The logic of choosing the six specific events is that the first three incidents represent cases occurring in ‘enemy’ states (the former Yugoslavia, Libya and Syria), whereas the other three cases are taken from ‘friendly’ or client states of the West. Should mass media be politically independent, then the quality and style of the reporting of these incidents should be similar. However, Zollmann conclusively proves that there is a significant qualitative difference in the nature and style of the characterisation of these different events along the ‘enemy’-‘friendly’ divide. An ‘enemy’ country had little to no judgement on the use of force being used against it by the West. However, in contrast to friendly states or groups, the use of force by the ‘enemy’ was vocally condemned for the excessive use of force. This conclusion is reached through a systematic, well described and executed analysis of an impressive amount of media articles on these different events. A very rigorous and fastidious method of categorisation of those articles, into particular narrative themes and operational approaches to influencing public opinion and public perception (that would permit greater leeway for the policy makers in the sphere of military intervention in foreign policy), is applied.

In the conclusion of his book, Zollmann identifies a number of significant findings of his research, one of these being “the relative similarity in terms of the quantitative provision of indignation and the use of similar keywords to frame the studied incidents” (p. 211). Thus, the different media outlets studied, in spite of their differences in terms of geographical location and brand position, did demonstrate ideological alignment on the reporting of the six examined cases. A second finding identified is that the media coverage tended to reflect the specific interests of the national elite within the country that the media system is based (p. 211). This finding fits with Herman and Chomsky’s propaganda model that forms the basis of the theoretical lens which the books uses to make sense of the media content. A third, interesting finding of the book is that the European media (namely German and UK) tended to be more adversarial than their counterparts in the United States (p. 212). The significant difference in the reporting between the ‘worthy’ and ‘unworthy’ victims of atrocities validates Zollmann’s method and approach.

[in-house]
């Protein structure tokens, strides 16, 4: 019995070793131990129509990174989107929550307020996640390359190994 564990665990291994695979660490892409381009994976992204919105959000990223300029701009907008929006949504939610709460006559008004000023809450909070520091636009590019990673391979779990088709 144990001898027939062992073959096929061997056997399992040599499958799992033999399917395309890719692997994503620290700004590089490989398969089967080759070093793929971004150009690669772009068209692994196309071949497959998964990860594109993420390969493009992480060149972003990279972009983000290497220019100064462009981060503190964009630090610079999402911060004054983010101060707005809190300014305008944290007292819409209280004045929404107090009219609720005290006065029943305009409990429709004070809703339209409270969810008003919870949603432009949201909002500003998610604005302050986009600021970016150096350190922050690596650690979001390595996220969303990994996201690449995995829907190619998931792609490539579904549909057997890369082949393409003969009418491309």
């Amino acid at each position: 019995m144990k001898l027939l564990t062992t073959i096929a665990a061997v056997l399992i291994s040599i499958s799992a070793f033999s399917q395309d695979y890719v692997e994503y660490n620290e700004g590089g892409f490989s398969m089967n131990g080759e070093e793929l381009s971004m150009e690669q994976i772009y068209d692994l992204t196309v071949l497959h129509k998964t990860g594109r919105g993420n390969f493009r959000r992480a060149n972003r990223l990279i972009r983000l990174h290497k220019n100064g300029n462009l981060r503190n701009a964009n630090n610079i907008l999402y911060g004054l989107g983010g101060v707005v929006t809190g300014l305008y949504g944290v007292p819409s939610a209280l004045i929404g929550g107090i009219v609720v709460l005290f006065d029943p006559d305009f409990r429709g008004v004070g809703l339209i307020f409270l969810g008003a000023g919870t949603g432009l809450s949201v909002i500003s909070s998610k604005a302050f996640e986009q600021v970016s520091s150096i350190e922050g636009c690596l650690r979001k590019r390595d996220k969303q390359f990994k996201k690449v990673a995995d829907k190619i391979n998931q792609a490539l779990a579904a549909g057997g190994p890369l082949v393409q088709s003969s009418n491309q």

In summary, by reading this book I was able to consolidate some of my own reflections and learned more concerning the nature of media reporting of contemporary armed conflicts. The book is written in a very compelling and yet digestible manner for the reader, which makes for an enjoyable experience. It certainly does make a significant and welcome contribution to the existing knowledge of these events and processes that currently saturate the global media sphere.


References

DiMaggio, A. R., (2009) Mass Media, Mass Propaganda: Examining America’s News in the “War on Terror”, Lanham (MD): Lexington Books.

Herman, E. S. & Chomsky, N., (2002) Manufacturing Consent: The Political Economy of the Mass Media, New York: Pantheon Books.

Thussu, D. & Freedman, D. (eds.) (2003), War and the Media: Reporting Conflict 24/7, London: Sage.

Western, J., (2005) Selling Intervention and War: The Presidency, the Media, and the American Public, Baltimore: The John Hopkin’s University Press.

Willcox, D. R., (2005) Propaganda, the Press and Conflict: The Gulf War and Kosovo, London: Routledge.